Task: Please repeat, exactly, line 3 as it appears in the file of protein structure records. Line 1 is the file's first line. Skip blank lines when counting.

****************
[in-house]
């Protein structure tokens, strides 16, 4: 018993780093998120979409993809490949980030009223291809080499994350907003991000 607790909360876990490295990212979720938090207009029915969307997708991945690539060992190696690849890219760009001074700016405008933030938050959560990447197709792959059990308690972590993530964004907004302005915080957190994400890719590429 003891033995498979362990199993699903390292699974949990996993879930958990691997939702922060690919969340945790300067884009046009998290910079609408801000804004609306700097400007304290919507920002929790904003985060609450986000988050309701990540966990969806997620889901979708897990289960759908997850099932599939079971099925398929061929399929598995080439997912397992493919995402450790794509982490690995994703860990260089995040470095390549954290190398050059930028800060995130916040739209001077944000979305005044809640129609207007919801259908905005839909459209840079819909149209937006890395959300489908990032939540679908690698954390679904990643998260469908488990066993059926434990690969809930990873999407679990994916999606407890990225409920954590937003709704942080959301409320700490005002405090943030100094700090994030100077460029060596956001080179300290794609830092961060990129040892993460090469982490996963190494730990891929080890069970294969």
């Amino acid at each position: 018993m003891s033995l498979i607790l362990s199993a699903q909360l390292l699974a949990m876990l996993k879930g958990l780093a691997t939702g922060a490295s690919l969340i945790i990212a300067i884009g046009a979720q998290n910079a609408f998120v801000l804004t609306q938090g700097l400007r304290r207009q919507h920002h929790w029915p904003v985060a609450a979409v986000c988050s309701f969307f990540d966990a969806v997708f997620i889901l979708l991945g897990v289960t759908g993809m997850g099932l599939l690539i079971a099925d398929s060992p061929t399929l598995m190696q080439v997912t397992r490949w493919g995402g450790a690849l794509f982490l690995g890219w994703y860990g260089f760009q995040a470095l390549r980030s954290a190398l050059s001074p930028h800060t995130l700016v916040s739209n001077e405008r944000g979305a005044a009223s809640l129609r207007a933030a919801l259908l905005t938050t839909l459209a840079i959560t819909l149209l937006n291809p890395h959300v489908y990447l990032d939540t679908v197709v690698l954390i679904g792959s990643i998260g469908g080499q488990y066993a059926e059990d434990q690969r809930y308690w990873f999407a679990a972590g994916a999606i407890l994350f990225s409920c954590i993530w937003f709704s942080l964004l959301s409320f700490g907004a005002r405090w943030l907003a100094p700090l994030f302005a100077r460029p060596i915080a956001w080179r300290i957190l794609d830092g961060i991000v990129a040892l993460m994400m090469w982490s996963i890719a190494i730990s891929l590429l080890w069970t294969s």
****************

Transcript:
């Amino acid at each position: 018993m003891s033995l498979i607790l362990s199993a699903q909360l390292l699974a949990m876990l996993k879930g958990l780093a691997t939702g922060a490295s690919l969340i945790i990212a300067i884009g046009a979720q998290n910079a609408f998120v801000l804004t609306q938090g700097l400007r304290r207009q919507h920002h929790w029915p904003v985060a609450a979409v986000c988050s309701f969307f990540d966990a969806v997708f997620i889901l979708l991945g897990v289960t759908g993809m997850g099932l599939l690539i079971a099925d398929s060992p061929t399929l598995m190696q080439v997912t397992r490949w493919g995402g450790a690849l794509f982490l690995g890219w994703y860990g260089f760009q995040a470095l390549r980030s954290a190398l050059s001074p930028h800060t995130l700016v916040s739209n001077e405008r944000g979305a005044a009223s809640l129609r207007a933030a919801l259908l905005t938050t839909l459209a840079i959560t819909l149209l937006n291809p890395h959300v489908y990447l990032d939540t679908v197709v690698l954390i679904g792959s990643i998260g469908g080499q488990y066993a059926e059990d434990q690969r809930y308690w990873f999407a679990a972590g994916a999606i407890l994350f990225s409920c954590i993530w937003f709704s942080l964004l959301s409320f700490g907004a005002r405090w943030l907003a100094p700090l994030f302005a100077r460029p060596i915080a956001w080179r300290i957190l794609d830092g961060i991000v990129a040892l993460m994400m090469w982490s996963i890719a190494i730990s891929l590429l080890w069970t294969s």